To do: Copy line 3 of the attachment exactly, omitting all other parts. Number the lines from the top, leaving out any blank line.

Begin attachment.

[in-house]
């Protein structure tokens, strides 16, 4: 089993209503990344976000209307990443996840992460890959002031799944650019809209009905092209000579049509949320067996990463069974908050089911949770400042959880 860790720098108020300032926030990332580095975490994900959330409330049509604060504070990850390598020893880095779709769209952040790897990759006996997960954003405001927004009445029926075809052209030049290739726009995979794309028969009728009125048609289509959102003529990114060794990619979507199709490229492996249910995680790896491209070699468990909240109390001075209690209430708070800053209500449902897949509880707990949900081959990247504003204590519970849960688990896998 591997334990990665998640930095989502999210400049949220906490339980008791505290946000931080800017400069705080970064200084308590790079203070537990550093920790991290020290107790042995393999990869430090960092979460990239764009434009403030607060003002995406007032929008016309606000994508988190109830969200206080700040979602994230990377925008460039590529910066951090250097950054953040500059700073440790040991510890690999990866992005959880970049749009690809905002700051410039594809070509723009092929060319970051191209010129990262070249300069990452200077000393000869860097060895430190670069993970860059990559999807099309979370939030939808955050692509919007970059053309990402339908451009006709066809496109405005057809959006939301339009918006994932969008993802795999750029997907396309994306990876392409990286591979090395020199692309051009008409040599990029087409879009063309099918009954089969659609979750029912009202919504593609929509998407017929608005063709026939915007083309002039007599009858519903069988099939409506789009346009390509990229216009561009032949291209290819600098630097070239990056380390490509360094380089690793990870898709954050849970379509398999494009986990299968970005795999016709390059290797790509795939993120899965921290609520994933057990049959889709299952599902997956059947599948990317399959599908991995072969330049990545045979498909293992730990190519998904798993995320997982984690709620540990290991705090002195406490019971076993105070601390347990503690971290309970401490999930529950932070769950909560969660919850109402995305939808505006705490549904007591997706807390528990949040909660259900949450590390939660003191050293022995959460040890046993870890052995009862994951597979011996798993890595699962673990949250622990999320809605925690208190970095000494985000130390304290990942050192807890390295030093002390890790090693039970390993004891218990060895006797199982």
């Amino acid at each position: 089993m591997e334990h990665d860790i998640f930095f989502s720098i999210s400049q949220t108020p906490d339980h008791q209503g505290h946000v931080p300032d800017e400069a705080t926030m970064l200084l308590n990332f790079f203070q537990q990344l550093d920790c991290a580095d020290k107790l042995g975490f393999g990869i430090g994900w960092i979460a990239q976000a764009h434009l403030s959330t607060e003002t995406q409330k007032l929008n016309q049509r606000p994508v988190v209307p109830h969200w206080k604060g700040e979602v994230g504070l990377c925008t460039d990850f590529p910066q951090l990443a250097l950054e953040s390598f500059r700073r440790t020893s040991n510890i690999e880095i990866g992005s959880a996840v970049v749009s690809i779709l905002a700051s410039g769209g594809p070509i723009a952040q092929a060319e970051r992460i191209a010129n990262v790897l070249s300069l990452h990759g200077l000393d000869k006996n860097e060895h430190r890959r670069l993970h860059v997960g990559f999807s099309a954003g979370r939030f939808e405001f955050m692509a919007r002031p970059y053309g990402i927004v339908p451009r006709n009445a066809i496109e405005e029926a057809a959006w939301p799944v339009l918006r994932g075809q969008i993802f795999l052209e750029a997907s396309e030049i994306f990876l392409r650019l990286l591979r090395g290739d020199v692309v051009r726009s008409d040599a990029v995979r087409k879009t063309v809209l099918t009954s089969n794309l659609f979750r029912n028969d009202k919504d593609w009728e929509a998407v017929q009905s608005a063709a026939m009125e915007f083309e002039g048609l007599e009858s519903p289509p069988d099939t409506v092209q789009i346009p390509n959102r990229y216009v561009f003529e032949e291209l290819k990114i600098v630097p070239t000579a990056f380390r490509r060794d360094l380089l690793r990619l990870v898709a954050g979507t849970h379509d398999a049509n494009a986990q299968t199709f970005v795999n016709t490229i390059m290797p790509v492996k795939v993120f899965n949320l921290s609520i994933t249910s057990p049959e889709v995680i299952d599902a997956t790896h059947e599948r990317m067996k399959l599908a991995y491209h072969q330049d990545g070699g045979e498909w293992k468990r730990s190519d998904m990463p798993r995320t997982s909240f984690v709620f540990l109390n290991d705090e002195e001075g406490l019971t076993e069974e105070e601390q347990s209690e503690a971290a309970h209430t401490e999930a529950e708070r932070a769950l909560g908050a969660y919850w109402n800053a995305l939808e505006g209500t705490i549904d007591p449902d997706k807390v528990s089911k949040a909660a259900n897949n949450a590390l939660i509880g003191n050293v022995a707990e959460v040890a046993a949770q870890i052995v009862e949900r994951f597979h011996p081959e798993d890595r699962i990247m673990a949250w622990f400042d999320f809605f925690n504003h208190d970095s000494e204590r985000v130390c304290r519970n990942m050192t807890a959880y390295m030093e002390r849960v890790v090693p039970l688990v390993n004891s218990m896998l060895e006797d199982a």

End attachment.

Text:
């Amino acid at each position: 089993m591997e334990h990665d860790i998640f930095f989502s720098i999210s400049q949220t108020p906490d339980h008791q209503g505290h946000v931080p300032d800017e400069a705080t926030m970064l200084l308590n990332f790079f203070q537990q990344l550093d920790c991290a580095d020290k107790l042995g975490f393999g990869i430090g994900w960092i979460a990239q976000a764009h434009l403030s959330t607060e003002t995406q409330k007032l929008n016309q049509r606000p994508v988190v209307p109830h969200w206080k604060g700040e979602v994230g504070l990377c925008t460039d990850f590529p910066q951090l990443a250097l950054e953040s390598f500059r700073r440790t020893s040991n510890i690999e880095i990866g992005s959880a996840v970049v749009s690809i779709l905002a700051s410039g769209g594809p070509i723009a952040q092929a060319e970051r992460i191209a010129n990262v790897l070249s300069l990452h990759g200077l000393d000869k006996n860097e060895h430190r890959r670069l993970h860059v997960g990559f999807s099309a954003g979370r939030f939808e405001f955050m692509a919007r002031p970059y053309g990402i927004v339908p451009r006709n009445a066809i496109e405005e029926a057809a959006w939301p799944v339009l918006r994932g075809q969008i993802f795999l052209e750029a997907s396309e030049i994306f990876l392409r650019l990286l591979r090395g290739d020199v692309v051009r726009s008409d040599a990029v995979r087409k879009t063309v809209l099918t009954s089969n794309l659609f979750r029912n028969d009202k919504d593609w009728e929509a998407v017929q009905s608005a063709a026939m009125e915007f083309e002039g048609l007599e009858s519903p289509p069988d099939t409506v092209q789009i346009p390509n959102r990229y216009v561009f003529e032949e291209l290819k990114i600098v630097p070239t000579a990056f380390r490509r060794d360094l380089l690793r990619l990870v898709a954050g979507t849970h379509d398999a049509n494009a986990q299968t199709f970005v795999n016709t490229i390059m290797p790509v492996k795939v993120f899965n949320l921290s609520i994933t249910s057990p049959e889709v995680i299952d599902a997956t790896h059947e599948r990317m067996k399959l599908a991995y491209h072969q330049d990545g070699g045979e498909w293992k468990r730990s190519d998904m990463p798993r995320t997982s909240f984690v709620f540990l109390n290991d705090e002195e001075g406490l019971t076993e069974e105070e601390q347990s209690e503690a971290a309970h209430t401490e999930a529950e708070r932070a769950l909560g908050a969660y919850w109402n800053a995305l939808e505006g209500t705490i549904d007591p449902d997706k807390v528990s089911k949040a909660a259900n897949n949450a590390l939660i509880g003191n050293v022995a707990e959460v040890a046993a949770q870890i052995v009862e949900r994951f597979h011996p081959e798993d890595r699962i990247m673990a949250w622990f400042d999320f809605f925690n504003h208190d970095s000494e204590r985000v130390c304290r519970n990942m050192t807890a959880y390295m030093e002390r849960v890790v090693p039970l688990v390993n004891s218990m896998l060895e006797d199982a």